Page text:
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The Norfolk Churches Site: an occasional sideways glance at the churches of Norfolk

St Margaret, Kirstead

Kirstead: renewed by the Kerrisons

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a bleak and remote spot in winter nave huddling behind the stark tower sheltering it must be a pretty spot in summer

    St Margaret, Kirstead
1864   On this raw March day of sub-zero temperatures, this felt a bleak and remote spot. The skeletal trees shivered in the icy gusts, and St Margaret's narrow nave huddled behind the stark tower as if sheltering from the blast. But this must be a pretty spot in Summer, with the little church in its tree-lined graveyard sitting beside the old rectory.

Until the mid-19th century, this was a thatched church with a bellcote; a picture which hangs in the church is at the end of this article. But in 1864 it was almost completely demolished and rebuilt by the Kerrison family. The tower is new, the chancel with its octagonal apse is new, even the nave windows are new. The architect was Herbert Haywood. But the original 12th century south doorway survives, a reminder of what was here before.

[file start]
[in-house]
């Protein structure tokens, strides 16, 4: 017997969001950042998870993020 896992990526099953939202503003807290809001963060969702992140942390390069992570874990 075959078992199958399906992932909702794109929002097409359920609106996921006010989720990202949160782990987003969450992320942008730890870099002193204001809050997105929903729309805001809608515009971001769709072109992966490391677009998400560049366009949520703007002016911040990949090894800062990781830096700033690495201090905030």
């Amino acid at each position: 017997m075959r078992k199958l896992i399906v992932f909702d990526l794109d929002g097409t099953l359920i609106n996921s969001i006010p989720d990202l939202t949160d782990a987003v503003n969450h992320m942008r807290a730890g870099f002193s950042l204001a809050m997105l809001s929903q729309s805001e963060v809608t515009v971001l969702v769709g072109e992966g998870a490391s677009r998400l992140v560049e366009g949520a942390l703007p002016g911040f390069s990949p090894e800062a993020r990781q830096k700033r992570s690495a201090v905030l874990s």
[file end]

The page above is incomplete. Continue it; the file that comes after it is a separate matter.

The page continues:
You enter a church which is wholly Victorian in character, with tiled floors softened by blue carpets, a painted font, and the sweetest little 19th century benches in ranks along the walls. They face into the apse of the chancel with its three angled lancets, the overall effect from the west of the church being very successful; less so close-up, because the Crucifixion in the central light is rather poor.

There is at least one other survival of the earlier church, a ledger stone now mounted on the wall of the tower, recording the burial of several children underneath a family pew.

The most memorable feature of St Margaret is the range of high quality memorials lining the nave walls, all of them to members of the Kerrison family. The best of them is immediately beside the south doorway to Roger Allday Kerrison and his wife Adelaide Thorp, which depicts a weeping woman scattering roses on an urn and the inscription After Life's Fitful Struggle They Sleep Well.

The church retains the set of bibles and prayerbooks given at the time of its rebuilding, and these help to retain the special atmosphere of a Victorian rural church - you can almost sense the shepherds and cowhands sitting in their smocks, listening to the Word.

  the church before rebuilding

Simon Knott, March 2006

   

looking east looking west apse
Roger Allday Kerrison and his wife Adelaide Thorp detail Mary and Martha west end war memorial
After Life's Fitful Struggle They Sleep Well St Margaret Likewise in this Pew service book

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The Norfolk Churches Site: an occasional sideways glance at the churches of Norfolk